[Spellyans] The importance of Language Teaching Methodology
j.mills at email.com
Fri Nov 16 12:59:38 GMT 2012
In relation to the unsuccessful teaching of Irish in schools,
"Pupil participation in the Irish class
Observation of individual pupils in each class by Inspectors showed that about half of all pupil ‘behaviours’ during the Irish lesson consisted of the pupil speaking individually (and in Irish in 91% of cases). The results also showed that (i) pupil speech was not produced very often in the context of real communication or of meaning negotiation, (ii) pupils with lower levels of ability in Irish spoke less often than other pupils, (iii) when pupils with lower levels of ability in Irish were silent, they were less attentive to the lesson than pupils with higher levels of ability who remained silent, and (iv) pupils spoke more often and for longer in classes which emphasised communicative teaching activities"
John Harris (2006) "Irish in Primary Schools: Long-Term National Trends in Achievement" p.8.
Ol an gwella,
----- Original Message -----
From: Craig Weatherhill
Sent: 11/16/12 12:43 PM
To: Standard Cornish discussion list
Subject: Re: [Spellyans] UC/UCR
By the same premise, Cornish is doomed. Cornish hasn't been taught by native speakers to their children since the 1840s.
The schools are the only way left to us to present Cornish to future generations, and ensure its future. I accept that this might not have been overly successful in Ireland, but that need not necessarily be the case in Cornwall. Moreover, the Irish situation is one which can be learned from, and corrected, by Cornish education authorities. The Welsh education programme can also inform us.
MAGA has signally failed us in this regard in its 5-year existence. There is no reason, other than political, why Cornish should not in Cornish schools right now.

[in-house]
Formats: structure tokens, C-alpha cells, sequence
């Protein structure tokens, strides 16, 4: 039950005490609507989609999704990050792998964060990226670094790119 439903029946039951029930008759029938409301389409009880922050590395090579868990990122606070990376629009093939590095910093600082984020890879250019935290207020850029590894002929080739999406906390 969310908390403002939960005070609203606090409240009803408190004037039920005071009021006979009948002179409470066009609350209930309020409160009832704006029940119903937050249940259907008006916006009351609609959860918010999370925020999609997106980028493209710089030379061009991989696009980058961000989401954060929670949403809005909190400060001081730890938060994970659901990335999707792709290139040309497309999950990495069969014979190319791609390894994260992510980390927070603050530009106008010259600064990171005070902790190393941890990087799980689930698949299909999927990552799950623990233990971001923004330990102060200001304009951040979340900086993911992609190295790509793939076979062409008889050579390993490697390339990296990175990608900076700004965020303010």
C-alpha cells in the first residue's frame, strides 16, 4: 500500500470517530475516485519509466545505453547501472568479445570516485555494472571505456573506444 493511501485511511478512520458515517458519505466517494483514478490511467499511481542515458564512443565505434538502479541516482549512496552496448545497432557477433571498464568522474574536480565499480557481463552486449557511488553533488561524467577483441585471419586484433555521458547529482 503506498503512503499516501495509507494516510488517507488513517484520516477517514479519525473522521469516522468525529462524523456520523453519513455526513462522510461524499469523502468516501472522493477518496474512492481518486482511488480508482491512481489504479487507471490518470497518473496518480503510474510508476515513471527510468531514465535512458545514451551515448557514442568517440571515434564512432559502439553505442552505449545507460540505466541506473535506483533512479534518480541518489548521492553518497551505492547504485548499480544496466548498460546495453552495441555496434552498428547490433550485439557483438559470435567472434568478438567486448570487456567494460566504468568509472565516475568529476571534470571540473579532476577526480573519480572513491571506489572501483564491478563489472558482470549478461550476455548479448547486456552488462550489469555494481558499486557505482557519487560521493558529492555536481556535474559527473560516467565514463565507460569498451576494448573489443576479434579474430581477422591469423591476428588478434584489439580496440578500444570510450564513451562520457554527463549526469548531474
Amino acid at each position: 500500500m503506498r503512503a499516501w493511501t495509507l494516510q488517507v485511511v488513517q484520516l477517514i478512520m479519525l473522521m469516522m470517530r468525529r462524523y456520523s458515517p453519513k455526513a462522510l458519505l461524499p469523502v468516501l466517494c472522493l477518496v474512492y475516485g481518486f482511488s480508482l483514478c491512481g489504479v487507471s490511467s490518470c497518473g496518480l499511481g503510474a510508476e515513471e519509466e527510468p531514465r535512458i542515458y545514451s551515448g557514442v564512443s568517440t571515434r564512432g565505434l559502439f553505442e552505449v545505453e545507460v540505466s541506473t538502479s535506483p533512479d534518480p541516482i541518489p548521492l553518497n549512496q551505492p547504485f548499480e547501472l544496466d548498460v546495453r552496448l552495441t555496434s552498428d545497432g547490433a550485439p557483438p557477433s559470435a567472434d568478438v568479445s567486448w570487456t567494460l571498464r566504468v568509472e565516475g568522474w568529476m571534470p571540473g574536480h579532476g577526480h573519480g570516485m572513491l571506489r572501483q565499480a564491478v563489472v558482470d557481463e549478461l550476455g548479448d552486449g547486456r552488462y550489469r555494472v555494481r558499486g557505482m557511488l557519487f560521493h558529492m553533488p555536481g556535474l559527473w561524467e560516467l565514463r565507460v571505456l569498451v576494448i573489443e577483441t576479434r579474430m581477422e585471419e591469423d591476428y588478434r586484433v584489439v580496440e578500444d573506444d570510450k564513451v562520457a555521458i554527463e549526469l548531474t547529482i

If we write off the schools, then we might just as well write off Cornish altogether, because it will have no future. Less negativity, people, and more resolve!
On 2012 Du 16, at 11:43, Nicholas Williams wrote:
I taught Irish in university for 30 years. The teaching of Irish in schools is so faulty, that in some ways it has done more harm than good.
90 years after independence Irish is hardly spoken at all. There is no daily newspaper, no weekly magazine.
And people are even proud to declare that they know no Irish.
Many public notices in Irish are incorrectly spelt or meaningless but that doesn't matter because people don't see them.
They have been turned off Irish by having it badly taught to them in school.
The only people who speak Irish are those who learnt it from their parents.
Mura bhfuil sí ón gcliabhán agat, níl sí agat ar chor ar bith 'If you haven't it [Irish] from the cradle, you haven't it at all].
Schools in this matter are useless.
On 16 Nov 2012, at 11:13, Michael Everson wrote:
The schools will not save or restore Cornish any more in Cornwall than they did in Ireland. _______________________________________________
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Dr. Jon Mills,
University of Kent
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